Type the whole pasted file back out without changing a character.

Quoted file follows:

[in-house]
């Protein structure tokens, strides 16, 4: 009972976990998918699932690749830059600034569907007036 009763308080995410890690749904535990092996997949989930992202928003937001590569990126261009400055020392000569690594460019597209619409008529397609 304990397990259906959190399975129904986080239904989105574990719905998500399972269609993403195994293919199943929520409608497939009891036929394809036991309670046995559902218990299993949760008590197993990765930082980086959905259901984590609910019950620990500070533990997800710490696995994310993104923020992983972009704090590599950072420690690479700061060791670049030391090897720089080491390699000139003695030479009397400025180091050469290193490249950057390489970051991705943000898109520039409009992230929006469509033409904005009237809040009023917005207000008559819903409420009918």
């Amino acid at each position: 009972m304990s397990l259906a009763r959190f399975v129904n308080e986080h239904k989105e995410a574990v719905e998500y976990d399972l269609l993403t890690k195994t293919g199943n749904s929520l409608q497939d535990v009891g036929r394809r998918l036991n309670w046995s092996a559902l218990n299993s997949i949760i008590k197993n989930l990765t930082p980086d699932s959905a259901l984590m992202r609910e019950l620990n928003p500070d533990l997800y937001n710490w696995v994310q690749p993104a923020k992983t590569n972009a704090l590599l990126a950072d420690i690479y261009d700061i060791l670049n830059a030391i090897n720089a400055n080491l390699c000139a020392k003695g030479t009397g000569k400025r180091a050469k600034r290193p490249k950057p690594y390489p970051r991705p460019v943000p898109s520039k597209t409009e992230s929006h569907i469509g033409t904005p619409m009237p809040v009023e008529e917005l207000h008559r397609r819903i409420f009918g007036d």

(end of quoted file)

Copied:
[in-house]
């Protein structure tokens, strides 16, 4: 009972976990998918699932690749830059600034569907007036 009763308080995410890690749904535990092996997949989930992202928003937001590569990126261009400055020392000569690594460019597209619409008529397609 304990397990259906959190399975129904986080239904989105574990719905998500399972269609993403195994293919199943929520409608497939009891036929394809036991309670046995559902218990299993949760008590197993990765930082980086959905259901984590609910019950620990500070533990997800710490696995994310993104923020992983972009704090590599950072420690690479700061060791670049030391090897720089080491390699000139003695030479009397400025180091050469290193490249950057390489970051991705943000898109520039409009992230929006469509033409904005009237809040009023917005207000008559819903409420009918």
């Amino acid at each position: 009972m304990s397990l259906a009763r959190f399975v129904n308080e986080h239904k989105e995410a574990v719905e998500y976990d399972l269609l993403t890690k195994t293919g199943n749904s929520l409608q497939d535990v009891g036929r394809r998918l036991n309670w046995s092996a559902l218990n299993s997949i949760i008590k197993n989930l990765t930082p980086d699932s959905a259901l984590m992202r609910e019950l620990n928003p500070d533990l997800y937001n710490w696995v994310q690749p993104a923020k992983t590569n972009a704090l590599l990126a950072d420690i690479y261009d700061i060791l670049n830059a030391i090897n720089a400055n080491l390699c000139a020392k003695g030479t009397g000569k400025r180091a050469k600034r290193p490249k950057p690594y390489p970051r991705p460019v943000p898109s520039k597209t409009e992230s929006h569907i469509g033409t904005p619409m009237p809040v009023e008529e917005l207000h008559r397609r819903i409420f009918g007036d």